Plaintiffs also argue that counsel fees should be awarded because of defendants' "obdurate behavior" in litigating this case. The power of a court to award attorney fees to the prevailing party when the losing party has acted in bad faith was recently reaffirmed by the Supreme Court in Alyeska, supra, 421 U.S. at 257-58, 95 S. Ct. at 1621, 44 L. Ed. 2d at 153. Whether this rule can be applied to the United States has apparently never been decided and need not be decided here, for we find no evidence of bad faith. While there were numerous instances of delay during the course of this litigation, this was not bad faith, but only bureaucracy operating at its most frustrating pace.

With some reluctance we conclude that plaintiffs' motion for counsel fees must be denied. We feel reluctance because plaintiffs in bringing and settling this suit have vindicated important public policy as declared by Congress. The impact of this suit will extend beyond the residents and businessmen of the East Poplar Urban Renewal Area of Philadelphia. But regardless of our view of the justice of an award in this case, we have no choice but to follow the command of Congress. We can, though, warmly commend plaintiffs' counsel for their singular devotion to this cause throughout its long and ultimately successful history.[15]

Plaintiffs' motion for reasonable attorney fees will be denied.

NOTES

[1] Our first reported action in this case was to grant defendants' motion to dismiss, 305 F. Supp. 205 (E.D.Pa.1969). The Court of Appeals reversed the dismissal and remanded, 436 F.2d 809 (3d Cir. 1970). After further hearings and argument we denied defendants' motion to dismiss and motion for summary judgment, 387 F. Supp. 5 (E.D.Pa.1974).

[2] Although Title VIII was not the primary statute relied upon by plaintiffs, both the Court of Appeals and we decided it was applicable to this suit.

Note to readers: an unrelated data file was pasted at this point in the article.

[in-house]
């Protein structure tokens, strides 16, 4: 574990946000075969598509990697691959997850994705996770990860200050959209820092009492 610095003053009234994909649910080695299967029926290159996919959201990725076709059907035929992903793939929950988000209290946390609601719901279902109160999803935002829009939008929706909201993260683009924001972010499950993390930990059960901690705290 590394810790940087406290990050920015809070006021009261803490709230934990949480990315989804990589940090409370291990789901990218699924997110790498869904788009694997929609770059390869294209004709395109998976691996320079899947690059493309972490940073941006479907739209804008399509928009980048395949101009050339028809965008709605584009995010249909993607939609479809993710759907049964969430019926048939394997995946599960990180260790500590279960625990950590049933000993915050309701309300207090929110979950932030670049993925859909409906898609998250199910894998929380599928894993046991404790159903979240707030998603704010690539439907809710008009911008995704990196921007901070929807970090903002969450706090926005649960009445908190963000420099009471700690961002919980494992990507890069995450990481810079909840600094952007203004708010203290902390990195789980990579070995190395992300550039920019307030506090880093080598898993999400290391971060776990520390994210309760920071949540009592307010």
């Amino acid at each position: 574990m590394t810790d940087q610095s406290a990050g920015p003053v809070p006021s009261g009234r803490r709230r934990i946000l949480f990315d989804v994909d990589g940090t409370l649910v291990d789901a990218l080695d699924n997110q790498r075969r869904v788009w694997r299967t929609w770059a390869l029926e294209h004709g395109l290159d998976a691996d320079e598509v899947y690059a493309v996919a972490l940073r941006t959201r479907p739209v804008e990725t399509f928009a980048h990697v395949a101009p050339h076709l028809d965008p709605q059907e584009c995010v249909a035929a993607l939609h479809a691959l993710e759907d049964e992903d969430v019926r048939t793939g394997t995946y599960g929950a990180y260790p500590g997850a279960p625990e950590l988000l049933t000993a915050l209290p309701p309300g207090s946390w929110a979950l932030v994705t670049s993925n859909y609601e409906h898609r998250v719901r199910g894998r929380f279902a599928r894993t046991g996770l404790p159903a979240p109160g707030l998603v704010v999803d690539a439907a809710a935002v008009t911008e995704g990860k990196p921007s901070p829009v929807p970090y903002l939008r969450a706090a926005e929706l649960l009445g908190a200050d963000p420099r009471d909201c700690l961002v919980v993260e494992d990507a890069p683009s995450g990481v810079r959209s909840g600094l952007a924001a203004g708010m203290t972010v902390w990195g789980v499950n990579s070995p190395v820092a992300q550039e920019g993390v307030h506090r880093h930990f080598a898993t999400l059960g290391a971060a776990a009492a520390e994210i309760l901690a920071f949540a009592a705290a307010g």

[3] See notes 8-10 infra and accompanying text; p. 1192 infra.

[4] The relevant portion of § 2412 provides:

"Except as otherwise specifically provided by statute, a judgment for costs, as enumerated in section 1920 of this title but not including the fees and expenses of attorneys may be awarded to the prevailing party in any civil action brought by or against the United States or any agency or official of the United States acting in his official capacity, in any court having jurisdiction of such action."

[5] 42 U.S.C. § 3604 (1970), as amended, (Supp. IV, 1974).

[6] Id. § 3605.

[7] Id. § 3606.

[8] E. g., Title II of the Civil Rights Act of 1964, 42 U.S.C. § 2000a-3(b) (1970), provides:

"In any action commenced pursuant to this subchapter, the court, in its discretion, may allow the prevailing party, other than the United States, a reasonable attorney's fee as part of the costs, and the United States shall be liable for costs the same as a private person." (Emphasis supplied.)

See also 42 U.S.C. § 2000b-1; 42 U.S.C. § 2000e-5(k).

[9] E. g., Gartner v. Soloner, 384 F.2d 348 (3d Cir. 1967), cert. denied, 390 U.S. 1040, 88 S. Ct. 1633, 20 L. Ed. 2d 302 (1968); Retail Clerks Union, Local 648 v. Retail Clerks Int'l Ass'n, 299 F. Supp. 1012 (D.D.C.1969).

[10] See Sprague v. Ticonic Nat'l Bank, 307 U.S. 161, 59 S. Ct. 777, 83 L. Ed. 1184 (1939); Dorfman v. First Boston Corp., 70 F.R.D. 366, (E.D.Pa.1976). See generally J. Dawson, Lawyers and Involuntary Clients: Attorney Fees From Funds, 87 Harv.L.Rev. 1597 (1974).

[11] Though the Court did consider and decide whether § 102 prohibited an award of attorney fees under any theory. 412 U.S. at 9-14, 93 S. Ct. at 1948, 36 L. Ed. 2d at 709.

[12] The issue of whether the APA provides an independent jurisdictional base was not presented in this case. See 436 F.2d at 811; text following note 2 supra.

[13] 436 F.2d at 818.

[14] The standards for implying a private cause of action are more stringent than the standards for meeting the standing and reviewability requirements of the APA. Compare Cort v. Ash, 422 U.S. 66, 95 S. Ct. 2080, 45 L. Ed. 2d 26 (1975) with Association of Data Processing Serv. Orgs., Inc. v. Camp, 397 U.S. 150, 90 S. Ct. 827, 25 L. Ed. 2d 184 (1970).

[15] Edwin D. Wolf, Esquire died January 21, 1976. His efforts were herculean and public-spirited.